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State v. Jackson

Court of Appeals of Georgia, Second Division

August 20, 2019

THE STATE
v.
JACKSON.

          MILLER, P. J., RICKMAN and REESE, JJ.

          RICKMAN, JUDGE.

         Alfonza Jackson was indicted on three counts of aggravated assault (family violence), one count of battery (family violence), one count of simple assault (family violence), and one count of criminal trespass. The State filed a "Notice of Intent to Present Other Acts Evidence" seeking to admit evidence of prior bad acts pursuant to OCGA § 24-4-404 (b) through the testimony of three witnesses. The trial court denied the State's motion. On appeal, the State contends that the trial court applied an improper standard when it excluded the evidence. For the following reasons, we vacate the judgment and remand this case to the trial court for proceedings consistent with this opinion.

         "[I]n reviewing an evidentiary ruling, this Court must determine whether that ruling constituted an abuse of the trial court's discretion." Williams v. State, 328 Ga.App. 876, 880 (1) (763 S.E.2d 261) (2014).

         Prior to Jackson's trial for crimes of family violence against a woman with whom he previously resided, the State filed its notice to introduce evidence of his prior bad acts against three other women pursuant to OCGA § 24-4-404 (b). Following a hearing, the trial court found that "[t]he State has identified three witnesses, all of whom previously were romantically involved with Jackson and all of whom allegedly will testify as to acts of domestic violence committed against them by Jackson in the past." As to each of the witnesses, the trial court found that the probative value of the evidence was outweighed by the danger of unfair prejudice.

         "Evidence of other crimes, wrongs, or acts shall not be admissible to prove the character of a person in order to show action in conformity therewith. It may, however, be admissible for other purposes, including, but not limited to, proof of motive, opportunity, intent, preparation, plan, knowledge, identity, or absence of mistake or accident." OCGA § 24-4-404 (b). "Relevant evidence may be excluded if its probative value is substantially outweighed by the danger of unfair prejudice, confusion of the issues, or misleading the jury or by considerations of undue delay, waste of time, or needless presentation of cumulative evidence." OCGA § 24-4-403.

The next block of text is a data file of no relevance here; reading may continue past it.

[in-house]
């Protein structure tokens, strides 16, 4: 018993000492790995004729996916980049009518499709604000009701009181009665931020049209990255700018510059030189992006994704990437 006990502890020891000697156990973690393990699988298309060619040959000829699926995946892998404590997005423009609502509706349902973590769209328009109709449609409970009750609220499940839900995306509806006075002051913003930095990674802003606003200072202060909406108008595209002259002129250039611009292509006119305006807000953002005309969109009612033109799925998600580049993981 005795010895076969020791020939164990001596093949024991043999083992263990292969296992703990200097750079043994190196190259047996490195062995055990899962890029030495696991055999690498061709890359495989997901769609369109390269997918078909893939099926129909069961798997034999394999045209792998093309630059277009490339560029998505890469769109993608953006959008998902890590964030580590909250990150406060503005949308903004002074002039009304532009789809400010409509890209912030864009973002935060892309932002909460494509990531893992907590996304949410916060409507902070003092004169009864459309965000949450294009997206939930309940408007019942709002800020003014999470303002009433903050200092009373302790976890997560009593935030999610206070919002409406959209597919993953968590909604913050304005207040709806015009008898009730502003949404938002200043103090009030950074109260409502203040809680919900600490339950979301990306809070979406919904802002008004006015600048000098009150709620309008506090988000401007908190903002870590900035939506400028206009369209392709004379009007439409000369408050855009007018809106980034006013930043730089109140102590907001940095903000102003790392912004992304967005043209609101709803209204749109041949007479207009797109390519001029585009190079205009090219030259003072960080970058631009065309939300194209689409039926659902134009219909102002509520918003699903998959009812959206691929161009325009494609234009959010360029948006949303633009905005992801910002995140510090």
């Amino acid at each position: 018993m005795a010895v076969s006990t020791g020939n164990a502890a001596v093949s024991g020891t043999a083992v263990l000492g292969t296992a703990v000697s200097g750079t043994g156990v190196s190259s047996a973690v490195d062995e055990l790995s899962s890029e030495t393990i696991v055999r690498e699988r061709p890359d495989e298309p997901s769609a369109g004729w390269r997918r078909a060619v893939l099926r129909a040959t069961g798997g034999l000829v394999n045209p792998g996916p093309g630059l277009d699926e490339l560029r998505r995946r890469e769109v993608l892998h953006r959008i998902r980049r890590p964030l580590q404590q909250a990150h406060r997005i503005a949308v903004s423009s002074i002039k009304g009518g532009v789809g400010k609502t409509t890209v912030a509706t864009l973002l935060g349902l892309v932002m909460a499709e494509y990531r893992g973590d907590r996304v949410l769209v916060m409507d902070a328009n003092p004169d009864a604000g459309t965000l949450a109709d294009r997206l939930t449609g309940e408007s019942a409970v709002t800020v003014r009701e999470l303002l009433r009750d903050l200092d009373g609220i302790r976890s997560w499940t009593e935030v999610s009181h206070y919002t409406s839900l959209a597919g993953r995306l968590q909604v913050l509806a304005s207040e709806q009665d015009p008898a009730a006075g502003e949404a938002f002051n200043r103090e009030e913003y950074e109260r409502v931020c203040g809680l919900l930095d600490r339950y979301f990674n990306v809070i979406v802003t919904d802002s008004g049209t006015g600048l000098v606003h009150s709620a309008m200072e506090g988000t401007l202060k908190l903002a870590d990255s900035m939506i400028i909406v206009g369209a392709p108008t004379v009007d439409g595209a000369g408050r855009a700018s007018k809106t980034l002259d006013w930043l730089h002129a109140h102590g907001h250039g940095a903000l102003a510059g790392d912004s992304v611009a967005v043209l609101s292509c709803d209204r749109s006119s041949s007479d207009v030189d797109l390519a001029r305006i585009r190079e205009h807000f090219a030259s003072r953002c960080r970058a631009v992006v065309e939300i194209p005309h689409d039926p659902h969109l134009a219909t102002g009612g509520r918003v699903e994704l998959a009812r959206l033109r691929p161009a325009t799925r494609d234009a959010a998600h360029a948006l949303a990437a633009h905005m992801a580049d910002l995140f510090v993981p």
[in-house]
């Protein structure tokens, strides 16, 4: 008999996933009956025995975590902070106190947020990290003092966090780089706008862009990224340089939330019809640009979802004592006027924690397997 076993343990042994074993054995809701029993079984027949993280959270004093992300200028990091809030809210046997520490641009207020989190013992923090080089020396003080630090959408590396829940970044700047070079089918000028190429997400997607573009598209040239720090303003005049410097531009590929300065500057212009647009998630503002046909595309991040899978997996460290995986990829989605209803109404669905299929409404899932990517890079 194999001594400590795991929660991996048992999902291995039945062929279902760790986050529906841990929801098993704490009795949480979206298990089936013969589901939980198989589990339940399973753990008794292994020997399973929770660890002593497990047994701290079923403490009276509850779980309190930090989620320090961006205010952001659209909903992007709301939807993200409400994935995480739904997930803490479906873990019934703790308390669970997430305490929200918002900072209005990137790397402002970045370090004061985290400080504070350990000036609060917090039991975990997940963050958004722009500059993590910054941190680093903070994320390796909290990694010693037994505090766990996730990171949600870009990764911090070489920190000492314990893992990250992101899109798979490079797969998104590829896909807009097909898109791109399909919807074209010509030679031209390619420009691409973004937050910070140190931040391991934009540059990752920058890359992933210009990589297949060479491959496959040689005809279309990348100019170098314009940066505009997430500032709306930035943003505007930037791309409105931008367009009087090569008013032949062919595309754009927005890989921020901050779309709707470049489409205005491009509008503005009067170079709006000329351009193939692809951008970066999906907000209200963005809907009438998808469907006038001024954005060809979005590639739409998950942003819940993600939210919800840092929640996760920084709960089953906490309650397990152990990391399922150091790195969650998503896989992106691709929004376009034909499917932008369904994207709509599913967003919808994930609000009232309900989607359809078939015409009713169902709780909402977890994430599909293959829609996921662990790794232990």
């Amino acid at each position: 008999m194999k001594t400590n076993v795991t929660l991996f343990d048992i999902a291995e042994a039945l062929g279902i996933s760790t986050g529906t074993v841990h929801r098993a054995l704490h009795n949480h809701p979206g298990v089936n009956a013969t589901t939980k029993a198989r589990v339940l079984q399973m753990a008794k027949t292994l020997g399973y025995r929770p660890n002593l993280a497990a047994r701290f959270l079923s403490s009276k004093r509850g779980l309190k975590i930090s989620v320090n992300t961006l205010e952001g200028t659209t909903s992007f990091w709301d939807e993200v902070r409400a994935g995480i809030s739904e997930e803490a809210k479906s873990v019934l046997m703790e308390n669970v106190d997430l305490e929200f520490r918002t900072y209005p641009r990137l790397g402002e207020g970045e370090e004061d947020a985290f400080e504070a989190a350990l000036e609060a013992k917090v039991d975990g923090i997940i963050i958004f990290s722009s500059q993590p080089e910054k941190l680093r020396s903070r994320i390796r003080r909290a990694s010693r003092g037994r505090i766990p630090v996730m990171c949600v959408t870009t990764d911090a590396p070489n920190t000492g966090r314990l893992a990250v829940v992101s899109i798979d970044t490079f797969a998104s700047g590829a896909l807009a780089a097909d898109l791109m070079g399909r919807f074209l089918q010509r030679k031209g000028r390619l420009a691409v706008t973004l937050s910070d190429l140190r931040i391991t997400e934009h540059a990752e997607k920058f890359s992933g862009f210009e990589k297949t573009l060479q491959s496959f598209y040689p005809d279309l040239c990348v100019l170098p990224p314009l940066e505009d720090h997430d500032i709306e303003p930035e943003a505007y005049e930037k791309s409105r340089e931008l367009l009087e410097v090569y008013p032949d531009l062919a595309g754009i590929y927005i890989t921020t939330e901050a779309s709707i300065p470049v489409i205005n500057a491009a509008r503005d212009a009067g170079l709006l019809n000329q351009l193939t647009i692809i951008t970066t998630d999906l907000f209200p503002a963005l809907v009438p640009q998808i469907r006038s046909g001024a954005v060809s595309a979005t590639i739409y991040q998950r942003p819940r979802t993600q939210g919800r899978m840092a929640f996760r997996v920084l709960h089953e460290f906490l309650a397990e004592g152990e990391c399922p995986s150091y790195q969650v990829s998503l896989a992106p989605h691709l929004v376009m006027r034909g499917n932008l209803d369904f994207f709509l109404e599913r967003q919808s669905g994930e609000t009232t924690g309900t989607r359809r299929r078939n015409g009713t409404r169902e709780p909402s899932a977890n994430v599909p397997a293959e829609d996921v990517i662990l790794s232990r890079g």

"Prior to the enactment of the new evidence code, Georgia had no direct statutory equivalent to Rule 403, but case law on the issue generally required that a trial court merely balance the probative value of evidence with its prejudicial effect without requiring that the objecting party establish substantial prejudice." Williams, 328 Ga.App. at 879 (1). "In stark contrast, the plain meaning of OCGA § 24-4-403's text makes clear that the trial court may only exclude relevant evidence when its probative value is 'substantially outweighed' by one of the designated concerns." Id.

         "[T]he exclusion of evidence under Rule 403 is an extraordinary remedy which should be used only sparingly." (Citation and punctuation omitted.) Olds v. State, 299 Ga. 65, 70 (2) (786 S.E.2d 633) (2016). "Obviously, the reason for such caution is that relevant evidence in a criminal trial is 'inherently prejudicial,' and, as a result, Rule 403 permits exclusion only when unfair prejudice substantially outweighs probative value." (Citation and punctuation omitted.) Williams, 328 Ga.App. at 879 (1). "The primary function of Rule 403, then, is to exclude evidence of scant or cumulative probative force, dragged in by the heels for the sake of its prejudicial effect." (Citation and punctuation omitted.) Id. at 879-880 (1).

         "As previously noted, in reviewing an evidentiary ruling, this Court must determine whether that ruling constituted an abuse of the trial court's discretion." Williams, 328 Ga.App. at 880 (1). "A proper application of the abuse-of-discretion review recognizes the range of possible conclusions the trial judge may reach, and that there will often be occasions in which we will affirm the evidentiary ruling of a trial court even though we would have gone the other way had it been our call." (Citation and punctuation omitted.) Id. "That said, while the abuse-of-discretion standard presupposes a range of possible conclusions that can be reached by a trial court with regard to a particular evidentiary issue, it does not permit a clear error of judgment or the application of the wrong legal standard." (Citation and punctuation omitted.) Id.

         Here, the trial court found only that the probative value of the other acts evidence was outweighed by the danger of unfair prejudice and failed to analyze whether such prejudice substantially outweighed any probative value. Accordingly, the trial court erred when it performed its analysis of the issue under OCGA § 24-4-403. See Williams, 328 Ga.App. at 880 (1). We therefore vacate the judgment and remand the case for reconsideration in light of the correct standard under OCGA § 24-4-403. See generally State v. Warren, 242 Ga.App. 605, 605 (530 S.E.2d 515) (2000).

         Judgment vacated; case remanded.

          Miller, P J, and ...


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